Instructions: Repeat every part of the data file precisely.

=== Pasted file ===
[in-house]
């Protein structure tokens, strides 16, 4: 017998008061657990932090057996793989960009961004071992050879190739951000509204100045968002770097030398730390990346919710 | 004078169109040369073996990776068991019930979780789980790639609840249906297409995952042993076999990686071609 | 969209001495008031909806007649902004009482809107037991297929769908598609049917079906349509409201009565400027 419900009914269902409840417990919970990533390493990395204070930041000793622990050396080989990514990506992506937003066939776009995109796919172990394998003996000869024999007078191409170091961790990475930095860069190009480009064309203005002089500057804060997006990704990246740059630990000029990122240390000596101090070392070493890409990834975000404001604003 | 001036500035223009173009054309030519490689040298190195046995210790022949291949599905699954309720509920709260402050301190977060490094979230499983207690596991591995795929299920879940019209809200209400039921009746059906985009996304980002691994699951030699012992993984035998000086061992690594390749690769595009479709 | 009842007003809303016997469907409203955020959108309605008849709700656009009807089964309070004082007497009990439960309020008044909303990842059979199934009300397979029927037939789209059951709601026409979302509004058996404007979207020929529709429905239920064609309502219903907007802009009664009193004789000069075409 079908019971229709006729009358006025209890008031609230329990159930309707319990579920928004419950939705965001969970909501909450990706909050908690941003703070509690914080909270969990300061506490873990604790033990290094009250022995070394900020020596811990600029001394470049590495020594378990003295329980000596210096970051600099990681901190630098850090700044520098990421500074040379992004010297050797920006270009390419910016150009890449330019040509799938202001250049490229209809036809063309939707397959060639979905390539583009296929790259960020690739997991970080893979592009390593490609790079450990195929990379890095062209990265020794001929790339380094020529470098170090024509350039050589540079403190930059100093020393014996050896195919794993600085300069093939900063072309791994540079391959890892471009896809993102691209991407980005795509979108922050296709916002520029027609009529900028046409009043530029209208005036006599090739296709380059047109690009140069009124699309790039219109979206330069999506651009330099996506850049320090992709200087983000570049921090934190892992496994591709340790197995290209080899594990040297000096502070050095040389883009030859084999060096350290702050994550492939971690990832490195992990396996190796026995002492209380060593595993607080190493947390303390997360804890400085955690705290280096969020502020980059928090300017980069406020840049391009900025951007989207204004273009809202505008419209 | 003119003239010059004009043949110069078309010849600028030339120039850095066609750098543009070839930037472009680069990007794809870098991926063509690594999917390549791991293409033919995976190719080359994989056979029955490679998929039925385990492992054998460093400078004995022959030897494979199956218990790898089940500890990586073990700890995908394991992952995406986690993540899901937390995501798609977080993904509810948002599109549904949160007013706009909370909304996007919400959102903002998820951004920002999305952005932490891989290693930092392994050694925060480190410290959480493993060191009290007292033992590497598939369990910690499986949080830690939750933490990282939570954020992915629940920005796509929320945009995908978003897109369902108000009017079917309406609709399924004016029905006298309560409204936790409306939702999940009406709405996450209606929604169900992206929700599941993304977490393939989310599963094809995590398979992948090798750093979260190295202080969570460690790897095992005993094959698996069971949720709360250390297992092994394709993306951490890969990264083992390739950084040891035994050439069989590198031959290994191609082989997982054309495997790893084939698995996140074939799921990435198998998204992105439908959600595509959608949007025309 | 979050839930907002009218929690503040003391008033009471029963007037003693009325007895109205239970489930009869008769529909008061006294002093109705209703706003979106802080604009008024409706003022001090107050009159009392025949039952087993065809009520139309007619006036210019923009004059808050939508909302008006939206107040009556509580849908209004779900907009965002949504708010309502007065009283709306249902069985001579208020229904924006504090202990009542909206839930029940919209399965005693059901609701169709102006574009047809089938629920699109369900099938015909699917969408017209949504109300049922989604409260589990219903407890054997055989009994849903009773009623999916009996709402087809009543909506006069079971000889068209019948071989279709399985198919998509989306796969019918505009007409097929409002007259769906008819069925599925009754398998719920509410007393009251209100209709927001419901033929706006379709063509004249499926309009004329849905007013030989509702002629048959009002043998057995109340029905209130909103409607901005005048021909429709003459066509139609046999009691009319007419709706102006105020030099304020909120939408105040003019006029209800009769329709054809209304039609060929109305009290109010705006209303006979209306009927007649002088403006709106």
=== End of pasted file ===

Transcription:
[in-house]
């Protein structure tokens, strides 16, 4: 017998008061657990932090057996793989960009961004071992050879190739951000509204100045968002770097030398730390990346919710 | 004078169109040369073996990776068991019930979780789980790639609840249906297409995952042993076999990686071609 | 969209001495008031909806007649902004009482809107037991297929769908598609049917079906349509409201009565400027 419900009914269902409840417990919970990533390493990395204070930041000793622990050396080989990514990506992506937003066939776009995109796919172990394998003996000869024999007078191409170091961790990475930095860069190009480009064309203005002089500057804060997006990704990246740059630990000029990122240390000596101090070392070493890409990834975000404001604003 | 001036500035223009173009054309030519490689040298190195046995210790022949291949599905699954309720509920709260402050301190977060490094979230499983207690596991591995795929299920879940019209809200209400039921009746059906985009996304980002691994699951030699012992993984035998000086061992690594390749690769595009479709 | 009842007003809303016997469907409203955020959108309605008849709700656009009807089964309070004082007497009990439960309020008044909303990842059979199934009300397979029927037939789209059951709601026409979302509004058996404007979207020929529709429905239920064609309502219903907007802009009664009193004789000069075409 079908019971229709006729009358006025209890008031609230329990159930309707319990579920928004419950939705965001969970909501909450990706909050908690941003703070509690914080909270969990300061506490873990604790033990290094009250022995070394900020020596811990600029001394470049590495020594378990003295329980000596210096970051600099990681901190630098850090700044520098990421500074040379992004010297050797920006270009390419910016150009890449330019040509799938202001250049490229209809036809063309939707397959060639979905390539583009296929790259960020690739997991970080893979592009390593490609790079450990195929990379890095062209990265020794001929790339380094020529470098170090024509350039050589540079403190930059100093020393014996050896195919794993600085300069093939900063072309791994540079391959890892471009896809993102691209991407980005795509979108922050296709916002520029027609009529900028046409009043530029209208005036006599090739296709380059047109690009140069009124699309790039219109979206330069999506651009330099996506850049320090992709200087983000570049921090934190892992496994591709340790197995290209080899594990040297000096502070050095040389883009030859084999060096350290702050994550492939971690990832490195992990396996190796026995002492209380060593595993607080190493947390303390997360804890400085955690705290280096969020502020980059928090300017980069406020840049391009900025951007989207204004273009809202505008419209 | 003119003239010059004009043949110069078309010849600028030339120039850095066609750098543009070839930037472009680069990007794809870098991926063509690594999917390549791991293409033919995976190719080359994989056979029955490679998929039925385990492992054998460093400078004995022959030897494979199956218990790898089940500890990586073990700890995908394991992952995406986690993540899901937390995501798609977080993904509810948002599109549904949160007013706009909370909304996007919400959102903002998820951004920002999305952005932490891989290693930092392994050694925060480190410290959480493993060191009290007292033992590497598939369990910690499986949080830690939750933490990282939570954020992915629940920005796509929320945009995908978003897109369902108000009017079917309406609709399924004016029905006298309560409204936790409306939702999940009406709405996450209606929604169900992206929700599941993304977490393939989310599963094809995590398979992948090798750093979260190295202080969570460690790897095992005993094959698996069971949720709360250390297992092994394709993306951490890969990264083992390739950084040891035994050439069989590198031959290994191609082989997982054309495997790893084939698995996140074939799921990435198998998204992105439908959600595509959608949007025309 | 979050839930907002009218929690503040003391008033009471029963007037003693009325007895109205239970489930009869008769529909008061006294002093109705209703706003979106802080604009008024409706003022001090107050009159009392025949039952087993065809009520139309007619006036210019923009004059808050939508909302008006939206107040009556509580849908209004779900907009965002949504708010309502007065009283709306249902069985001579208020229904924006504090202990009542909206839930029940919209399965005693059901609701169709102006574009047809089938629920699109369900099938015909699917969408017209949504109300049922989604409260589990219903407890054997055989009994849903009773009623999916009996709402087809009543909506006069079971000889068209019948071989279709399985198919998509989306796969019918505009007409097929409002007259769906008819069925599925009754398998719920509410007393009251209100209709927001419901033929706006379709063509004249499926309009004329849905007013030989509702002629048959009002043998057995109340029905209130909103409607901005005048021909429709003459066509139609046999009691009319007419709706102006105020030099304020909120939408105040003019006029209800009769329709054809209304039609060929109305009290109010705006209303006979209306009927007649002088403006709106």